I won't be so cruel as to say that Thomas Highgate and his kin deserve their fates, but I will say that if I had been a commander in that distant era, I might have made the same decision on the 8th of September 1914. If soldiers had believed there was an acceptable way to get out of that ghastly clash of arms, who wouldn't have taken it?
I have written a good deal about the predicament of women. In the early months of the war, their role was grotesquely constricted. Some female patriots decided that if insufficient young men were volunteering for military service, women could do their bit by shaming them into doing so. A young man called Bernard Hamley was playing golf with a friend on Wimbledon Common and just congratulating himself on a fine tee shot when two girls came out of the clubhouse. One said sharply, "That was a good shot, wasn't it? I hope you will be making as good a shot against the Germans," before presenting both players with white feathers.
The young men then identified themselves as officers of the London Rifle Brigade on embarkation leave. Hamley told me in 1963, "The young females were somewhat crestfallen and made some inadequate excuses."
But many women across Europe felt a profound sense of frustration that their own contribution to the war effort was initially confined to knitting for the troops. The fruits of their labors were sometimes cynically received.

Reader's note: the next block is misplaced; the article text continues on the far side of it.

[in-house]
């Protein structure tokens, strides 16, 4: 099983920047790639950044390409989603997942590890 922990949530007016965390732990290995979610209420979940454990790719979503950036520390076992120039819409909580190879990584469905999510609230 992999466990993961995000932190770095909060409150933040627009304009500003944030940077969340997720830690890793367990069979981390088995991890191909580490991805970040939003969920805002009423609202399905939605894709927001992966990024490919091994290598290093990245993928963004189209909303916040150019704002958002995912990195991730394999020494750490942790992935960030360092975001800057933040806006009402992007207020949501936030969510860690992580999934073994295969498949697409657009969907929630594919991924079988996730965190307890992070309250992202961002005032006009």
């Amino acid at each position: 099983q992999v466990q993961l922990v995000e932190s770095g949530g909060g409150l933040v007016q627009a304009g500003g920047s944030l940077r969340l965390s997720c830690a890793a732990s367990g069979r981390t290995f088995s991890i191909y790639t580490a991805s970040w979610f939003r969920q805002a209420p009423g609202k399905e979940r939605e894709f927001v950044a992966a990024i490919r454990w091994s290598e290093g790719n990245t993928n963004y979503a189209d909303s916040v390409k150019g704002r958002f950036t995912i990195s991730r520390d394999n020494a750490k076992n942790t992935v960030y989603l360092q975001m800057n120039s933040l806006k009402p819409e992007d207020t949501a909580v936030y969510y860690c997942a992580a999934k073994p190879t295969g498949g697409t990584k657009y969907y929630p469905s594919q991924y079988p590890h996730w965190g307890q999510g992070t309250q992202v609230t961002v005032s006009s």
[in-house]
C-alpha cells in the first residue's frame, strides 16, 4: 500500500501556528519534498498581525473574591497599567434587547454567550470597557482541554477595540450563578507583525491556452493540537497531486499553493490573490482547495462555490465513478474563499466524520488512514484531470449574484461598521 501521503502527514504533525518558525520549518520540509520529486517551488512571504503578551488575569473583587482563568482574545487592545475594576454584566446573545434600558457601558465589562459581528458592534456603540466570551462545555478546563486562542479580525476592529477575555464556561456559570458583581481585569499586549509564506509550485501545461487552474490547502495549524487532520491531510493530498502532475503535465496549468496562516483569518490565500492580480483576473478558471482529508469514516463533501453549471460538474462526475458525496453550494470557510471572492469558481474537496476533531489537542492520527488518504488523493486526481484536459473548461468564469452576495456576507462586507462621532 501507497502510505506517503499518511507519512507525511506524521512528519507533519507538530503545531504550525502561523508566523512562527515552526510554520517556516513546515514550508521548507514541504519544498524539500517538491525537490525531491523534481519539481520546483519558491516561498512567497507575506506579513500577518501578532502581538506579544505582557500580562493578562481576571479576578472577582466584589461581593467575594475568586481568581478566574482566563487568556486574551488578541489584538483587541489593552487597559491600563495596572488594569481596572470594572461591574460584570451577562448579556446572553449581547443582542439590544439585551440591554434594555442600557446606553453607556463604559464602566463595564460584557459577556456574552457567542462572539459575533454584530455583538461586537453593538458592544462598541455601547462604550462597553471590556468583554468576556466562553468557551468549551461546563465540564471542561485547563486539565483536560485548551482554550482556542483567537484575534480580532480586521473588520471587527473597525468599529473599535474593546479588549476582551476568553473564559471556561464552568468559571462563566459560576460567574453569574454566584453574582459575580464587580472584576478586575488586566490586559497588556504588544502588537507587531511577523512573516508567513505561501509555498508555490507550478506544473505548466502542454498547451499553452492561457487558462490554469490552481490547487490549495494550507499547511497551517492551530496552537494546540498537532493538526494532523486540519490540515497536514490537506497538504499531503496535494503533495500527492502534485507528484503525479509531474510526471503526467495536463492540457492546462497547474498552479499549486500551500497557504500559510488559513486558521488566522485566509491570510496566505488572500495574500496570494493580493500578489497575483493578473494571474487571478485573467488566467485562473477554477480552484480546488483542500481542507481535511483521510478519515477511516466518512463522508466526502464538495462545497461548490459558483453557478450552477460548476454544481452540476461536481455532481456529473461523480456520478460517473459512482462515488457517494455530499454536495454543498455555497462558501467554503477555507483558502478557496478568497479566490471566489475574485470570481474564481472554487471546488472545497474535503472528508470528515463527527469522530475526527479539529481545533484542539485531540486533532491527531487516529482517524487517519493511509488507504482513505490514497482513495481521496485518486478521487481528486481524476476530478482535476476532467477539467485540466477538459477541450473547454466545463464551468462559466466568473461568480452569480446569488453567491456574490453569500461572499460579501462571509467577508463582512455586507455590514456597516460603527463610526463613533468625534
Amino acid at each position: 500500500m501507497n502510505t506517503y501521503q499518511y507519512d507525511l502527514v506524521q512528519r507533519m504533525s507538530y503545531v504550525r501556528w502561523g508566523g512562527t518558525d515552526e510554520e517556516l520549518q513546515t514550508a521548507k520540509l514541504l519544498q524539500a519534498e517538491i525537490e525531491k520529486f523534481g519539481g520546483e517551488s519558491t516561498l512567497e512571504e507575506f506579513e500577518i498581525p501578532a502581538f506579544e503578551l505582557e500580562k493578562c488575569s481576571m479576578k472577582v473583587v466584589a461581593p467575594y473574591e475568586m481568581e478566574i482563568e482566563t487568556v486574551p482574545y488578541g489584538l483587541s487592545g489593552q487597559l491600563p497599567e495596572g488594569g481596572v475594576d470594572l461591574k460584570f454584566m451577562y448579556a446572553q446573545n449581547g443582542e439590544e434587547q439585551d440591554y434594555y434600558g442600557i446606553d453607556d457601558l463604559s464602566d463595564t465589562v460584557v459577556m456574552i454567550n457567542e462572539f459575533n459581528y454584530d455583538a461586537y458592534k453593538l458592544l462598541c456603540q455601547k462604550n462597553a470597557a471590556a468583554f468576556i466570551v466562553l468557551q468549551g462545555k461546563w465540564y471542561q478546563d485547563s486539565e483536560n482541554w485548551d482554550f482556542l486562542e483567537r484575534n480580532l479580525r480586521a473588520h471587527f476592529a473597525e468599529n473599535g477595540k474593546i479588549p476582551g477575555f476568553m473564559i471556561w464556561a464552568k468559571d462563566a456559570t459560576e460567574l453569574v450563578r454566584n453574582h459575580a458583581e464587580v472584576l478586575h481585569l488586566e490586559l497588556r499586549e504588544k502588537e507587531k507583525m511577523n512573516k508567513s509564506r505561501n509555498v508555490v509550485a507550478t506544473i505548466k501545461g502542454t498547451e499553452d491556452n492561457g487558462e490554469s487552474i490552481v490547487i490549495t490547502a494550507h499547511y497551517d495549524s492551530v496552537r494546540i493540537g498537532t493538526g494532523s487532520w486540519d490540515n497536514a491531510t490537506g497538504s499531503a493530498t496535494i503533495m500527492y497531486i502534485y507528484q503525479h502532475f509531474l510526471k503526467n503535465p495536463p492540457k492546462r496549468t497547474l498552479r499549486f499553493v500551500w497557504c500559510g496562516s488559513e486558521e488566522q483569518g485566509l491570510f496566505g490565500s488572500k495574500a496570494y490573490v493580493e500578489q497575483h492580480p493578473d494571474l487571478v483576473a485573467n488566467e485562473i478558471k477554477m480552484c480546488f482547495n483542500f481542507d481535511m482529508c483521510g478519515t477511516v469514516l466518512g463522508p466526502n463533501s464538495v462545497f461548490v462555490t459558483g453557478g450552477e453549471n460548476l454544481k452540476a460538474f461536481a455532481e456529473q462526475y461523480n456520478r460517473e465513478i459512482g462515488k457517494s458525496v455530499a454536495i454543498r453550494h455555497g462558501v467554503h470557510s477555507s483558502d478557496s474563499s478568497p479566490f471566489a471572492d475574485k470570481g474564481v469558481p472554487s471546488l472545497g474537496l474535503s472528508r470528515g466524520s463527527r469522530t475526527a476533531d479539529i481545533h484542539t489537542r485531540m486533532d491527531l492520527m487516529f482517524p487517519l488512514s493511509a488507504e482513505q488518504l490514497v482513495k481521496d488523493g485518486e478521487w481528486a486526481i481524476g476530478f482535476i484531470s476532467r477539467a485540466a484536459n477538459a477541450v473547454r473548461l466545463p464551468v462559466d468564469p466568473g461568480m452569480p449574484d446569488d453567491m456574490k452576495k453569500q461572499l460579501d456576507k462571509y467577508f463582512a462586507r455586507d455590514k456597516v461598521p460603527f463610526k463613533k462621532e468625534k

Corporal Egon Kisch catalogued a consignment that reached his Austrian unit in Serbia in November: warm underwear—of course, only knitted nonsense—neatly embroidered gloves, wristlets with a heart stitched in red, mittens to fit baby elephants, kneepads for storks, and similar stuff. Corporal Kisch was grudgingly grateful, but said he would have preferred cigarettes.
That genteel British magazine The Lady strove to help women address unexpected social problems thrown up by the war. In its "Daily Difficulty" column of the 10th of December 1914, it raised a dilemma facing a cat-owning woman who houses a dog for an officer who goes to the front. When the dog starts killing her cats, what should she do? The Lady asserted authoritatively that she had a responsibility to ensure that the dog was properly quartered, but might reasonably seek another home for it.
I have ended my narrative of 1914 with the story of the First Battle of Ypres in October and November. In a western corner of Belgium, the French and British held the line against huge and apparently endless German attacks, at the cost of leaving most of their men, the old sweats of Britain's professional army, to repose forever in local cemeteries. The Allied victory at Ypres, for victory it was, frustrated the Germans' last attempt to achieve a war-winning breakthrough in the West in 1914. But it was purchased at such cost in suffering and sacrifice that nobody felt like celebrating.